Over the last month, EDGE has hosted a couple of events to better understand the barriers to energy efficiency and how they might be overcome. On September 17, EDGE partnered with Duke’s Center for Globalization, Governance, and Competitiveness (CGGC) and the Environmental Defense Fund (EDF) to host a conference “Capturing the Energy Efficiency Opportunity: Lessons from Climate Corps.”
Over the last 3 years, EDF’s Climate Corps program has placed over 80 MBA students from top universities into over 50 leading companies to do summer internships focused on energy and carbon savings projects. The purpose of the conference was to bring together the past graduates of the Climate Corps along with their corporate sponsors to glean the learnings from their collective experience.
The day opened with provocative conversations with Mike Lamach, the CEO of Ingersoll Rand and Peter Senge, a leading thought leader and author on the topic of sustainability [photo at right: Dan Vermeer (left) speaks with Mike Lamach]. After the opening session, the balance of the day was spent in panels and working sessions focused on identifying, financing, and implementing energy efficiency opportunities.
On October 6, EDGE conducted the first Leading EDGE seminar focused on “Energy Efficiency in Action.” This first seminar is part of a 5-part series on “levers of transformation” toward a sustainable energy system, economy, and society. Each seminar is designed to provide a high-level keynote overview of the topic, followed by an interactive session, where participants work with external experts and use provided tools and frameworks to address case-based challenges. In the first seminar, we invited Brian Castelli, the Executive Vice President of the Alliance to Save Energy to provide an overview of energy efficiency efforts both in policy and the private sector.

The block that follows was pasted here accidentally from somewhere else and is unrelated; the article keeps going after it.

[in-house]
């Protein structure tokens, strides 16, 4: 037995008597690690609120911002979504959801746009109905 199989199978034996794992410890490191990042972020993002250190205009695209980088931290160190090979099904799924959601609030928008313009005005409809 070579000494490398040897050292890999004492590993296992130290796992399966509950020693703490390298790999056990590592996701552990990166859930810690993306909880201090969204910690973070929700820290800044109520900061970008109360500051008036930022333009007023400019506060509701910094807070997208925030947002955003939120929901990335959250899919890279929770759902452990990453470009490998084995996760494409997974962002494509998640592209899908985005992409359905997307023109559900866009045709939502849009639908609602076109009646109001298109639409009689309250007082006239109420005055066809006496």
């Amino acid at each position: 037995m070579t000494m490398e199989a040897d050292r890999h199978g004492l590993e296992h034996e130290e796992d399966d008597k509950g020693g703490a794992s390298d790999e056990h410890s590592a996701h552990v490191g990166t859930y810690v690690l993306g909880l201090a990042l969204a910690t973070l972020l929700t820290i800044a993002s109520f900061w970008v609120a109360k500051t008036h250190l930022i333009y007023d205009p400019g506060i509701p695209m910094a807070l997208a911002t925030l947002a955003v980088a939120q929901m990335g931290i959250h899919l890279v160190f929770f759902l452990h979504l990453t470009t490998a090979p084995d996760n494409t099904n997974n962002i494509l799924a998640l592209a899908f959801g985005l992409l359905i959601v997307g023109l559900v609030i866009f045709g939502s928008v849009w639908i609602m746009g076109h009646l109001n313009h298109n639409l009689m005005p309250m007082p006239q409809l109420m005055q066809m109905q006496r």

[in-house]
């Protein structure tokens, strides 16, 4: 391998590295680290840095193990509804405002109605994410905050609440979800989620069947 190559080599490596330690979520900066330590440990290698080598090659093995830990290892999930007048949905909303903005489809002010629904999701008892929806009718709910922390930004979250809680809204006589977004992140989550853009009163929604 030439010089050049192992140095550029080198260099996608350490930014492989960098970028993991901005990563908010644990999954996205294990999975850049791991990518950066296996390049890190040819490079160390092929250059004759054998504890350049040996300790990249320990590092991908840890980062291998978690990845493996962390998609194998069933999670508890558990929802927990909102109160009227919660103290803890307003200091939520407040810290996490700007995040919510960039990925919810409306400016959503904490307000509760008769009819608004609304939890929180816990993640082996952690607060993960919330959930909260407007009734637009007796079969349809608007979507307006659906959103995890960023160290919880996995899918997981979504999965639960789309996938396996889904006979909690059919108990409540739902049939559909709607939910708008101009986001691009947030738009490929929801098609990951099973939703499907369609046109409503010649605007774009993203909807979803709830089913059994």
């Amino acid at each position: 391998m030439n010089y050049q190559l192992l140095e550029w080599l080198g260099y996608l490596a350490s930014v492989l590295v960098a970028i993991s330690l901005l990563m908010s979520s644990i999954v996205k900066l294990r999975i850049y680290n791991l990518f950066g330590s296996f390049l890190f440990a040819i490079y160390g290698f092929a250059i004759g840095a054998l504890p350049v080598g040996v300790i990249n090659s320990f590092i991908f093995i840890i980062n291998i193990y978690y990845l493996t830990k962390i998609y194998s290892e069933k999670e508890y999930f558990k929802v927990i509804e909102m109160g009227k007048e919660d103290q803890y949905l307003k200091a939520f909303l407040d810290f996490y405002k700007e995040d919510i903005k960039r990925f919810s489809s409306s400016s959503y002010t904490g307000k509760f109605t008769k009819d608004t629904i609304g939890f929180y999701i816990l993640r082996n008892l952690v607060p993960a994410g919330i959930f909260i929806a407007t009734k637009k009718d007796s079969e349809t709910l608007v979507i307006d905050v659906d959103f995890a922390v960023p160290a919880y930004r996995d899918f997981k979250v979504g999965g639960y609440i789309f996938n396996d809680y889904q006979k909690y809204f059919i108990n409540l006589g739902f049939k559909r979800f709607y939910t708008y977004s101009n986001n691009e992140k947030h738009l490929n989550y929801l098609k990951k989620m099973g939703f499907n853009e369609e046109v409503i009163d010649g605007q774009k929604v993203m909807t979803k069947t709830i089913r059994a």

In the interactive session, Ingersoll Rand’s Pat Garibay and Susan Burek described the complex process of selling energy efficiency solutions to distracted, capital-constrained customers, and how to make a compelling business case. Based on a provided case, seminar participants worked in small groups to identify effective strategies for overcoming the rhetoric/reality gap that inhibits energy efficiency investment.
While federal and international climate policy is lagging, efficiency efforts in the policy arena are actually accelerating globally, as governments create both “carrots and sticks” for private sector players to get more efficient. As just one data point, China issued an order this part summer to shut down 2,087 of its most inefficient plants, in an effort to improve industrial efficiency across the rapidly-growing economy.
For the first time in 35 years, the United States Department of Energy (DOE) is enforcing decades-old energy efficiency and water conservation standards for resource-intensive products, filing enforcement actions against 27 companies for failing to certify that their products comply with regulations. And on the incentive side, the US federal government has raised the stakes by offering $25 billion in energy efficiency programs through federal stimulus funds.
Capturing energy efficiency gains is harder than it looks. Can we find effective ways to overcome all the psychological, organizational, and political barriers that stand in our way? Stay tuned in later EDGE Notes for some suggestions to unleash this opportunity.
 Source: Jimmy Carter, Address to the Nation, April 18 1977.
 Source: Michael Grunwald, “America’s Untapped Energy Resource: Boosting Efficiency,” Time Magazine, December 31, 2008.
 Larrick RP, Soll JB (2008) ‘The MPG illusion.’ Science 320: pp. 1593–1594.
 Attari, S., et. al. (2010) ‘Public perceptions of energy consumption and savings.’ Proceedings of the national Academy of Science. Published online at: www.pnas.org/content/early/2010/08/06/1001509107.full.pdf
 Bloom, N., et. al. (2010) ‘Modern Management: Good for the Environment or Just Hot Air?’ The Economic Journal, 120 (May), pp. 551–572.
Martin, R. (2010) ‘Why is the US so Energy Intensive? Evidence from US Multinationals in the UK.’ CEP Discussion Paper No 965, pp. 1-39. Found at:http://cep.lse.ac.uk/pubs/download/dp0965.pdf